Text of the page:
Important Women Artists
10 November 2021


(1868 - 1909)

oil on canvas

35.5 x 18.5 cm

signed and dated lower right: Chas. Conder / 1890

$150,000 – $200,000

John Stevens, Melbourne, commissioned from the artist in 1890
Dorothy Purbrick (née Stevens), Victoria, by descent from the above
Eric Stevens Purbrick, Victoria, by descent from the above
Leonard Joel, Melbourne, 20 February 1970, lot 30 (as 'Portrait of a Young Girl, Dorothy Stevens')
Max Carter, Adelaide
Thirty Victoria Street, Sydney
Private collection, Sydney
Private collection, New South Wales
Private collection, Sydney


Private View: Pictures by Mr. Arthur Streeton, Mr. C. Douglas Richardson, Mr. Charles Conder, Gordon Chambers, Melbourne, 13 – 15 March 1890 (as 'Miss. Dorothy Stevens’)
Winter Exhibition, Victorian Artists' Society, Melbourne, 29 March 1890, cat. 103


Table Talk, Melbourne, 7 March 1890, p. 6
‘The Victorian Artists' Society Annual Exhibition', The Age, Melbourne, 29 March 1890, p. 15
‘Victorian Artists' Society. Winter Exhibition. Final Notice', The Argus, Melbourne, 5 April 1890, p. 6
Punch, Melbourne, 10 April 1890, p. 224
Hoff, U., Charles Conder: His Australian Years, National Gallery Society of Victoria, Melbourne, 1960, cat. 52, p. 24 (as 'Portrait of Dorothy Stevens')
Hoff, U., Charles Conder, Lansdowne Press, Melbourne, 1972, cat. C70, p. 102

Catalogue text

The visual wit of Charles Conder’s painting is unique in Australian art. From brilliant colour to figuration and composition, it ranges from the subtle to the blatant, couched in terms of aesthetic delight. Red plays a major role in a number of works of the time, especially in That Fatal Colour, 1888 (private collection, Sydney) where the red parasol of the lady dressed in white attracts the unwelcome attention of a cow - or perhaps bull. In A Holiday at Mentone, 1888 (Art Gallery of South Australia), red continues to attract attention – hats, an upturned parasol and the red page of a newspaper, while the two, suited male figures, supine and erect, harmonise with the horizontals and verticals of the pier, shadows included. Rickett’s Point, 1890 (National Gallery of Victoria, Melbourne) again shows Conder’s delight in the red parasol as a focal point - here rolled, in keeping with the painting’s narrow format, it reflects the length and breadth of the beach. Each painting shows the striking individuality of Conder’s art during this golden period. Moreover, his portraits, especially those painted in Australia, have a particular appeal, fascinating both for the likenesses they preserve and their aesthetic appeal. Two classic examples are Sketch Portrait, c.1889, (National Gallery of Victoria) and An Impressionist (Tom Roberts), 1889, (Art Gallery of New South Wales) – both of which were featured in The 9 By 5 Impression Exhibition, Melbourne of 1889.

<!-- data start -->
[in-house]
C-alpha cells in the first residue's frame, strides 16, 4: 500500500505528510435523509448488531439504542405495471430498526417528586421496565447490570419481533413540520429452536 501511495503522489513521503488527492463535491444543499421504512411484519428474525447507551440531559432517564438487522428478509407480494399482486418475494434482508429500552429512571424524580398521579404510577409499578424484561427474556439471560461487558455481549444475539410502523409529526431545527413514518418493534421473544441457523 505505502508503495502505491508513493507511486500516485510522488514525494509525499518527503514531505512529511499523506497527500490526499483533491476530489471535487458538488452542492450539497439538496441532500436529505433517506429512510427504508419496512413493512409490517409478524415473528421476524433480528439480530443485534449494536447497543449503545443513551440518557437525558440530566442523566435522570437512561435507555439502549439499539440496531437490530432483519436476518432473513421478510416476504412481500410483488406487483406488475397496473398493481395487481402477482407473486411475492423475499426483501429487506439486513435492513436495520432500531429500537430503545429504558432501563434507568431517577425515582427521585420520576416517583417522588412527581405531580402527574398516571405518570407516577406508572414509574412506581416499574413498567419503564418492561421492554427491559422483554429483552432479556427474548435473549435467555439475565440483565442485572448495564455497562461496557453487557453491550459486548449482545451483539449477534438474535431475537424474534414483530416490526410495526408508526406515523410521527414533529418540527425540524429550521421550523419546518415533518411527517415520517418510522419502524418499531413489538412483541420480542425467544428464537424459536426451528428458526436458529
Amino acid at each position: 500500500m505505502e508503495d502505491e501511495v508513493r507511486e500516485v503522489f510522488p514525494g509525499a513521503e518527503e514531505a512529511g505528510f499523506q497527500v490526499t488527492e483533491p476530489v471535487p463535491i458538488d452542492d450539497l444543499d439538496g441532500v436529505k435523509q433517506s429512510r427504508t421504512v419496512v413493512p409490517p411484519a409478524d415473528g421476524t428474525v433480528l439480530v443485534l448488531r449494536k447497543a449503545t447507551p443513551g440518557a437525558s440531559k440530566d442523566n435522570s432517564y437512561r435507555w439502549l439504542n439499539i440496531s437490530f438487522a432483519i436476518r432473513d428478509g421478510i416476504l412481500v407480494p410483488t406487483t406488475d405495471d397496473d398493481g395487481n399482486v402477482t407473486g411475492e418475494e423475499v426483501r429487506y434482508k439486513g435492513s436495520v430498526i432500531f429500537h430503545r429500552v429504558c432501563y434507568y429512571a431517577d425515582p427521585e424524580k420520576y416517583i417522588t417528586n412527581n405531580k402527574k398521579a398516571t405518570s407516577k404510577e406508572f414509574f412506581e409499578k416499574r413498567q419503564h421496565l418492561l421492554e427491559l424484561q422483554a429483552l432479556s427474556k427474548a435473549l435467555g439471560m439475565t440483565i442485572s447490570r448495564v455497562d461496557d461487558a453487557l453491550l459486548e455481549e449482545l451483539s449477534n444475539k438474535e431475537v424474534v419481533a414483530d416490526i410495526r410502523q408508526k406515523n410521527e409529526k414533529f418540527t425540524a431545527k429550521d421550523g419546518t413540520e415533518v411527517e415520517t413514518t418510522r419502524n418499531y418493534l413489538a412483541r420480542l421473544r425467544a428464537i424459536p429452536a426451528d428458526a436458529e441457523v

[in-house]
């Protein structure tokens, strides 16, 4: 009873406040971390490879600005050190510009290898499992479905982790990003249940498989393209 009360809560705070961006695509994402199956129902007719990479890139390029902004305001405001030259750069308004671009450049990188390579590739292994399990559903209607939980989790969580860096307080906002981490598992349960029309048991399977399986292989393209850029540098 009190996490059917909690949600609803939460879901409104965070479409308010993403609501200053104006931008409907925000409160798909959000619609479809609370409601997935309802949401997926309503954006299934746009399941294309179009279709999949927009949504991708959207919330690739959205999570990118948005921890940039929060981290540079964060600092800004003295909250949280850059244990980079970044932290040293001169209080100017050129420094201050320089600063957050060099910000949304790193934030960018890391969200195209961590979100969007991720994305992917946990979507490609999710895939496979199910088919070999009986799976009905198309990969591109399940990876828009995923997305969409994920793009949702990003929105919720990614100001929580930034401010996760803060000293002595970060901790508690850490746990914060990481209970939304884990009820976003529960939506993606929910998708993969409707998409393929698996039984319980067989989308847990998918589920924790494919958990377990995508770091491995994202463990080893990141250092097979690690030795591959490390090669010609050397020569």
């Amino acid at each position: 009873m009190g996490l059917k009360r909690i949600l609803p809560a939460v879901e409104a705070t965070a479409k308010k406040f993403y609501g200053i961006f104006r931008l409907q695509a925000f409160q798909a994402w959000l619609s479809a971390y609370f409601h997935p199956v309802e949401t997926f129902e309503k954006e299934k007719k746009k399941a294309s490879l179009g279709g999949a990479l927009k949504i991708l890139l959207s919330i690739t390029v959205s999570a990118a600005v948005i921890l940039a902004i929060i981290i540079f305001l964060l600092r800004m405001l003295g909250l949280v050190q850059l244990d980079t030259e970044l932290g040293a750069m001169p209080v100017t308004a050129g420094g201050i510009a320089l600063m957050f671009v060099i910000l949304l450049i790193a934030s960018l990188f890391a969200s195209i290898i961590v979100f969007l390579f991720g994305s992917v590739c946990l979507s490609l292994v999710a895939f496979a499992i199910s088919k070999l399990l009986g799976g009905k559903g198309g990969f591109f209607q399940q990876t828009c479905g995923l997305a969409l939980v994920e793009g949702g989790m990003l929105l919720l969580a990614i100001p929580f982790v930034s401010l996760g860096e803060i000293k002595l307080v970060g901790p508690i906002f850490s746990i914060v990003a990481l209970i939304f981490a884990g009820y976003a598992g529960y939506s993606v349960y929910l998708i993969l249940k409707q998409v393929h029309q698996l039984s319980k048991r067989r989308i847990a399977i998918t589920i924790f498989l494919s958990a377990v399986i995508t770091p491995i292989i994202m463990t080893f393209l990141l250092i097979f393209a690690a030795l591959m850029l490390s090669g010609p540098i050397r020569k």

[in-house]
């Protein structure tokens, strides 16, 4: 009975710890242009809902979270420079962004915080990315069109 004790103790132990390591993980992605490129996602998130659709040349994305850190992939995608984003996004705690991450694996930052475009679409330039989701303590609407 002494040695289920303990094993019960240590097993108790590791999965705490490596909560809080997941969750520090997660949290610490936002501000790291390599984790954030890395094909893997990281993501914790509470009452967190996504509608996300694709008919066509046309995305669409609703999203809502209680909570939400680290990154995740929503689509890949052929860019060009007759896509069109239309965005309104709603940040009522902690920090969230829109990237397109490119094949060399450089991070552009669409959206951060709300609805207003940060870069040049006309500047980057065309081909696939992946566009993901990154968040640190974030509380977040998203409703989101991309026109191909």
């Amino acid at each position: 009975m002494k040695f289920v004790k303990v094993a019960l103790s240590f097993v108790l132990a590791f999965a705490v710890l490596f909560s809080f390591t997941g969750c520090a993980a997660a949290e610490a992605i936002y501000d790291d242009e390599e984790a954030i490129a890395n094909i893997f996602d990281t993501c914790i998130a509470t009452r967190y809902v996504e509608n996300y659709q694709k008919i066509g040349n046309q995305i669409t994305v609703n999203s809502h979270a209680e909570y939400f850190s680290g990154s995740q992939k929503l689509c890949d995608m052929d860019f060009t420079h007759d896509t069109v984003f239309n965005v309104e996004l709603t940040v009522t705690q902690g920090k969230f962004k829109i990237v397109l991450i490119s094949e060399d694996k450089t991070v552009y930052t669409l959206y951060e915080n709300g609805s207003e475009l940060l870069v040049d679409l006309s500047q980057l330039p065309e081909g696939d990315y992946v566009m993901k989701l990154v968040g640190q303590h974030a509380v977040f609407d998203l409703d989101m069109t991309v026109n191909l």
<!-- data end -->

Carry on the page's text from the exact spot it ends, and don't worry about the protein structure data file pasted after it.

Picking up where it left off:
The following year, Conder showed six works in the Victorian Artists’ Society’s Winter Exhibition. They included Dorothy – Daughter of John Stevens Esq., 1890, and two major landscapes, the aforementioned Ricketts Point, 1890 and The Yarra, Heidelberg, 1890 (National Gallery of Australia, Canberra). The exhibition is also memorable for major works by others too, especially Arthur Streeton’s ‘Still glides the stream, and shall for ever glide’, 1890 (Art Gallery of New South Wales) and Frederick McCubbin’s A Bush Burial, 1890 (Geelong Gallery). In early March, prior to the Victorian Artists’ Society show, Conder, together with C. D. Richardson and Arthur Streeton, held a private view in their studios at Gordon Chambers, Flinders Lane. Reviewed by Melbourne’s Table Talk, it was noted that:
‘Mr. Conder has painted a small portrait (a commission) of Miss Dorothy Stevens, daughter of Mr. John Stevens, and is commencing work on a second commission – a panel portrait of Miss Janet Achurch (Mrs. Chas. Carrington). The first-mentioned evidences Mr. Conder’s fine sense of colour – a characteristic that is perceptible in a number of smaller studies’.1
The portrait’s colour continued to receive the critics’ approval later in the month when featured in the Society’s exhibition. The Argus observed ‘Mr. Charles Conder contributes a harmony in red’,2 while Melbourne’s Punch described the work as ‘A charming little study, quite Japanese in its decorative effect of red and blue background. The frame blends with the colour scheme.’3 The influence of Japanese art, especially colour, composition and format, on Conder’s work at this time was pronounced. The narrowness found in some Japanese colour prints, for example, is repeated in the bold vertically of our portrait, seen famously in Conder’s How We Lost Poor Flossie, 1889 (Art Gallery of South Australia) and horizontally in Rickett’s Point, 1890 (National Gallery of Victoria).4

English-born, Dorothy was to marry Reginald Purbrick, the Purbrick family being of Chateau Tahbilk winery fame established on the Goulburn River, Victoria in 1860.
1. ‘Art and Artists: Mr. Charles Conder’, Table Talk, Melbourne, 7 March 1890, p. 6
2. ‘Victorian Artists’ Society, Winter Exhibition. Final Notice’, The Argus, Melbourne, 5 April 1890, p. 6
3. Punch, Melbourne, 10 April 1890, p. 224
4. Hoff, U., Charles Conder: His Australian Years, National Gallery Society of Victoria, Melbourne, 1960, p. 15